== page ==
Precedent for Cremation Set
We are now so used to the disposal of our earthly remains by cremation that it may surprise many to learn that the first crematorium only opened – in Manchester – in 1892 (and that the Cremation Act rather belatedly followed in 1902).
The move from burial to cremation was facilitated by the extraordinary figure of Dr William Price, who on January 18 1884 attempted to cremate the body of his five-month-old son Jesus Christ Price (named thus to annoy Christians) on a hill in Llantrisant.
Price, born in Rudry and closely linked with Pontypridd , was no stranger to controversy: as a physician he refused to treat smokers; was a key figure in the Druid movement; had to flee to France as a prominent Chartist peripherally involved in the Newport Uprising of 1839; and wrote and lectured against marriage as an institution.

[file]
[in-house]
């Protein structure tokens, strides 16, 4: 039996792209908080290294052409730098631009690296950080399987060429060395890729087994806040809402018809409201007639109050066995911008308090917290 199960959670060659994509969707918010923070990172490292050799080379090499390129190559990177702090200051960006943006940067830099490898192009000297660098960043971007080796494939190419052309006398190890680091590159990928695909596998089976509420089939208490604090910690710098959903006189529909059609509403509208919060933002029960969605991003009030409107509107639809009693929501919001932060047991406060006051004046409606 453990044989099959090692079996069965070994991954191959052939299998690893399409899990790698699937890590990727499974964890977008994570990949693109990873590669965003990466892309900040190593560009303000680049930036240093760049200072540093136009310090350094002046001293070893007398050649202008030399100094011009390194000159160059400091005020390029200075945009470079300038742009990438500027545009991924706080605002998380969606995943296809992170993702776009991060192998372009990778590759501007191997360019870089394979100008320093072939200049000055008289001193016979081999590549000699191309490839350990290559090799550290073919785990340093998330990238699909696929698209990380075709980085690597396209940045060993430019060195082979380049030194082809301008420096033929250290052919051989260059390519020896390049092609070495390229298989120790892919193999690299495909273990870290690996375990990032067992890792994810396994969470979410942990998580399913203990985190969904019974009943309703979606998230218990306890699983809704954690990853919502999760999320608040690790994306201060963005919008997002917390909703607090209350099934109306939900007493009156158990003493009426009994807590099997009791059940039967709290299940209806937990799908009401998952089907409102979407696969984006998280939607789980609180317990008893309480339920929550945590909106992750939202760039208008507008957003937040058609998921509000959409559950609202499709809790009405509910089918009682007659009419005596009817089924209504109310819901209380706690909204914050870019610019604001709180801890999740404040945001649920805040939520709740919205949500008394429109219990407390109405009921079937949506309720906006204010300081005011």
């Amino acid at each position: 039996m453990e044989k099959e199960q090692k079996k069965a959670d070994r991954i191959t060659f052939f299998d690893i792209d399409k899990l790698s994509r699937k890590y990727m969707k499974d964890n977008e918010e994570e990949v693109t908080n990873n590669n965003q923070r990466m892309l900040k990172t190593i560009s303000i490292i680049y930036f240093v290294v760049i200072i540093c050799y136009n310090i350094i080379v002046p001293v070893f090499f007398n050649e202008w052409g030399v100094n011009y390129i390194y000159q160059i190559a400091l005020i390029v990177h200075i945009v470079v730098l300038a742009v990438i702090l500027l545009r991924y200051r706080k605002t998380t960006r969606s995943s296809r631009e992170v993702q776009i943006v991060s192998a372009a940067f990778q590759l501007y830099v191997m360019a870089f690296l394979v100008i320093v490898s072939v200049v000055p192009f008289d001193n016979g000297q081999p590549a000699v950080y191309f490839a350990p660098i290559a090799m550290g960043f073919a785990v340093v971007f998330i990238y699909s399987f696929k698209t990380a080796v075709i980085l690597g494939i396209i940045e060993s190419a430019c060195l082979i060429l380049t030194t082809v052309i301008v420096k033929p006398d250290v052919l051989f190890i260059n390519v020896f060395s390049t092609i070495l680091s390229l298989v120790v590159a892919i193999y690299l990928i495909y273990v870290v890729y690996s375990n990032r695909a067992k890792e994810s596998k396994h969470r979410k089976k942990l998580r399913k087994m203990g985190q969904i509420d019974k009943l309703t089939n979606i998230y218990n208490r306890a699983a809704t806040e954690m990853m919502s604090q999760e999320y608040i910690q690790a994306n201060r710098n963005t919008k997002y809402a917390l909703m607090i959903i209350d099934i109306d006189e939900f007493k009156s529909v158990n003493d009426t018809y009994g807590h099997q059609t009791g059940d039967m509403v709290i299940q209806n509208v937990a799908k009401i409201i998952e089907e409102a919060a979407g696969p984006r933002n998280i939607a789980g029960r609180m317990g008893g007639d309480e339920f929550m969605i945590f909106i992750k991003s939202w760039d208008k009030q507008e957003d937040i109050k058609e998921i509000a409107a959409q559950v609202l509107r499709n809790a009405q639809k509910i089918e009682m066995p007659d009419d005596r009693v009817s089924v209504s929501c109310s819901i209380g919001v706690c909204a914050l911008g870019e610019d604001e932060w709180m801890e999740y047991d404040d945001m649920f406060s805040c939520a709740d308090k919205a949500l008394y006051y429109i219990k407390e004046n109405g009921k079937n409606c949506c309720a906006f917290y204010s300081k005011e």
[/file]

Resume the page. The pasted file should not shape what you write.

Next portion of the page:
When his son died (the product of the octogenarian Price’s relationship with a girl in her late teens or very early twenties) Dr Price, who considered allowing a body to rot beneath the earth was both unhygienic and wasteful of land, decided to cremate him, wrapping the remains in paraffin-soaked linen within a casket. The crowd of onlookers turned nasty when he set light to the pyre; Price was arrested, the body removed. But when at Cardiff Assizes the judge ruled that there was no law prohibiting cremation, Price was freed and went on to finish the sad task in March 1884.
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